October 22nd, 2018
A few years ago producer Sandra Schulberg told me a mesmerizing story about a film made by the late artist, Horace Jenkins, who died before it's theatrical release, and whose film lay lost for three decades. The tale, to me, was the equivalent of a modern day folkloric Romeo & Juliet with African-American protagonists from Louisiana. Schulberg's organization, IndieCollect, identified an archive of almost four thousand film negatives after DuArt closed its film laboratory. Somehow, Jenkins' film, "Cane River," found it's way to Schulberg's attention and she became obsessed with restoring it. She persisted in doing so gaining many advocates along the way like the Academy of Motion Pictures Arts & Sciences, the journalist John Anderson at the New York Times, the Roger and Chaz Ebert Foundation and the Amistad Research Center at Tulane University. "Cane River" will be welcomed home by the New Orleans Film Festival tonight.
Last night in New Orleans I was privileged to witness the historic gathering with two of Horace Jenkins' descendants, his son Sacha and his daughter Dominque, along with the film's editor, Debra Moore; the art director Joseph Moran; the lead actors Richard Romain, Tommye Myrick and Barbara Tasker; the relatives of the film's financial backers the Rhodes family, and even the makeup artist Nadine Walker. It was an emotional evening. I learned that Cane River is an important place culturally and geographically in Louisiana, full of historical significance. And the obstacles to the lovers in the film—colorism and classism—also have historical relevance. This reunion took place amidst cuisine of etouffee, beans and rice and a Cajun custard at the Old Firehouse, the film studio of Glen Pitre, the director of "Belizaire the Cajun.''
Tickets for the special event screening which takes place at the Contemporary Arts Center at 7:45 pm, are available here.
Another screening will be held Thursday, October 25th, at 12:30pm, in the Oprah Winfrey Theater of the Smithsonian National Museum of African American History and Culture in Washington, DC, as part of the first Smithsonian African American Film Festival. Tickets are available here.
In addition to earning Emmy Awards for producing acclaimed segments on shows such as "Sesame Street," "The Advocates" and "30 Minutes" (a youth version of "60 minutes"), Jenkins won the 1978 Oscar Micheaux Award for his documentary, "Sudan Pyramids: A Zandi's Dream," which aired on public television. According to his obituary, Jenkins was among the trailblazers credited with creating the magazine format that became commonplace on television, serving as a developer of the series "Black Journal." Jenkins died of a heart attack at age 42 only two months before his debut feature, "Cane River" was set to have its New York premiere. Though co-producer Carol Balthazar screened the film at the IFP Market in 1983, the film was never theatrically released, remaining in the vaults of DuArt’s film laboratory for the next three decades.
Set in one of the first “free communities of color” in the South, "Cane River" is a Louisiana-set love story that highlights painful differences of class and color. The would-be lovers Peter Metoyer (played by Richard Romain) and Maria Mathis (played by Tommy Myrick) rebel against their families, who disapprove of their union because it violates the traditional barrier between the light-skinned land-owning Metoyer creoles, and the landless and darker-skinned slave families from whom Maria is descended. This dynamic is the subject of a book that is featured in the film, The Forgotten People: Cane River's Creoles of Color.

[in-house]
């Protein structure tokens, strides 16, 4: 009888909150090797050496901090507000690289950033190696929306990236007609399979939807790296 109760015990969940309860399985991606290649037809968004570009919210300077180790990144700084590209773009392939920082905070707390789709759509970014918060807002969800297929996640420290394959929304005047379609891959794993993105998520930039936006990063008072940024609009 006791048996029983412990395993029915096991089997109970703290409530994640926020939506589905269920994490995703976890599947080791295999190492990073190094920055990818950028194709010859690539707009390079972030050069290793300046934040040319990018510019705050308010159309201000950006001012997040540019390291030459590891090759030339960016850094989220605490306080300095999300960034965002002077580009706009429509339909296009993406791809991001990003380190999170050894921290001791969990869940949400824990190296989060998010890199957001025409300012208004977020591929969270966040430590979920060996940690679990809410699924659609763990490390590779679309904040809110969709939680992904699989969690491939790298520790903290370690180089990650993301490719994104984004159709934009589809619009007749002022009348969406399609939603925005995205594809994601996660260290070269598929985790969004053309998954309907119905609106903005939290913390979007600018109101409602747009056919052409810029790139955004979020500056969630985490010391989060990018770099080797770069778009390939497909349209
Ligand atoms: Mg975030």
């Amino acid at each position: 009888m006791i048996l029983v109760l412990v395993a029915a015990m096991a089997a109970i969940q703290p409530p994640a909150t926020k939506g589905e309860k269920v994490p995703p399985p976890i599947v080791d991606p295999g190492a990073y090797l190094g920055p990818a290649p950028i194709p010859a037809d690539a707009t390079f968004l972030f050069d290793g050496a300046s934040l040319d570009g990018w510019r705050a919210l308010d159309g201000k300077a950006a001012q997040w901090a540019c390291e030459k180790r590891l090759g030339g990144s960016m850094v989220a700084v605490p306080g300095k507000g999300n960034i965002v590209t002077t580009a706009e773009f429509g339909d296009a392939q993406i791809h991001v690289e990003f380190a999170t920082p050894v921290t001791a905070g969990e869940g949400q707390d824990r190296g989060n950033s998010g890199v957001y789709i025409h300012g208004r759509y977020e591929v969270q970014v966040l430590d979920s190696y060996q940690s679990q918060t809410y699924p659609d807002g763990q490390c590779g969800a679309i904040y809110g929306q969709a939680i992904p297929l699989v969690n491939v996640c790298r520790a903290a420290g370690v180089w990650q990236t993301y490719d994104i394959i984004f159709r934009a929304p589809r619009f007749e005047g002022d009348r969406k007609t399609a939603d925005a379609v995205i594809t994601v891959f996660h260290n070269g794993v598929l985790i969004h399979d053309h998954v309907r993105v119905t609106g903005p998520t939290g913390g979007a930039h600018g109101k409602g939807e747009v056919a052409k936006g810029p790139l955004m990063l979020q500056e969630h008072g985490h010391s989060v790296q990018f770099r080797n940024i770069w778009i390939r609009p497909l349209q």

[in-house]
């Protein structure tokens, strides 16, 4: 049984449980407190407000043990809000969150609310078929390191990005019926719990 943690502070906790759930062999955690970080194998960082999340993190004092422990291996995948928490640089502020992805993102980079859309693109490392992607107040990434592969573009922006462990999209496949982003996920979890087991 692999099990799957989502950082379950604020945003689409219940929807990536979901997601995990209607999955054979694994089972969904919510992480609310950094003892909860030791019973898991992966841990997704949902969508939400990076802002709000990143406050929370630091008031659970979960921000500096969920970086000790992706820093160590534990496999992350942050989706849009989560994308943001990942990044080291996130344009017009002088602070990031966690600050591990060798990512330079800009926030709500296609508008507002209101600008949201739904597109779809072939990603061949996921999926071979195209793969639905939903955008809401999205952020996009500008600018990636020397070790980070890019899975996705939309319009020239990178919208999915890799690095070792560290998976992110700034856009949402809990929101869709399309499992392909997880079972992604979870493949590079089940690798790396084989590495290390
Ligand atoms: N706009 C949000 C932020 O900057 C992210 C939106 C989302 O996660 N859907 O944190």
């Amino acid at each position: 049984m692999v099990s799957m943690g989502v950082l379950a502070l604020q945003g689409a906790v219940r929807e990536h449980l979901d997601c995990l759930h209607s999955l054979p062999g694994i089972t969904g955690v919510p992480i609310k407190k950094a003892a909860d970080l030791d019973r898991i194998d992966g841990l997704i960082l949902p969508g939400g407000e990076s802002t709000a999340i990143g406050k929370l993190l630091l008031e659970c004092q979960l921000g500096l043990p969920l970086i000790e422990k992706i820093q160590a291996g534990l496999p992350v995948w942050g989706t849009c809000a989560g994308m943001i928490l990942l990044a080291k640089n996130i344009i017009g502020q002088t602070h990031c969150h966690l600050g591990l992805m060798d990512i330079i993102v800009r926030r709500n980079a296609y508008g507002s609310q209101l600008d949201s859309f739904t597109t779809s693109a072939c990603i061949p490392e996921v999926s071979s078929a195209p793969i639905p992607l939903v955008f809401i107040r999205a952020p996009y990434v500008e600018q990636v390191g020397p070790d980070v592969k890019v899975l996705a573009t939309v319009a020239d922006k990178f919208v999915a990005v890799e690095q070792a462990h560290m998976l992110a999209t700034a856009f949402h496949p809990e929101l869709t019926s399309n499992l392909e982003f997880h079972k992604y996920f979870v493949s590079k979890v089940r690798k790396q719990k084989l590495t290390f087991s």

In 2013, the IndieCollect team and curators from the Academy Film Archive found the original picture and sound elements there and moved them to the Academy Film Archive for safekeeping. The orphaned film piqued the curiosity of Academy Film Archive Curator Ed Carter. A breakthrough came when he identified the film’s director and then located the film’s original editor, Debra Moore, in Los Angeles. Reporter John Anderson picked up the thread, writing the first of two articles for The New York Times: "The Movie Crypt at the Top of the Stairs." After son Sacha Jenkins saw the article and got in touch with the IndieCollect team in in 2016, Anderson wrote a follow-up: "This Movie Was Nearly Lost. Now They’re Fighting to Save It." Little by little the Cane River family was being reconstituted, as reported most recently by John Wirt in The Advocate.
The rescued materials included the original 16mm A & B roll film negatives, plus two sets of 35mm negatives of two different lengths, indicating that the movie had been “blown up” to 35mm for theatrical release, and then edited (possibly after Jenkins’s death) to make it shorter. The Academy Film Archive made a 35mm print of the 90-minute version, enabling the IndieCollect team to see the film for the first time. With seed money from the Ford Foundation, and subsequent support from the Ebert Foundation and Amistad Reseach Center at Tulane University, work began on the 4K digital version. The print was scanned using IndieCollect’s Kinetta Archival Scanner by Omchand Gee and Adam Andre, and color correction was done in-house by Oskar Miarka under the supervision of Israel Ehrisman and Sandra Schulberg.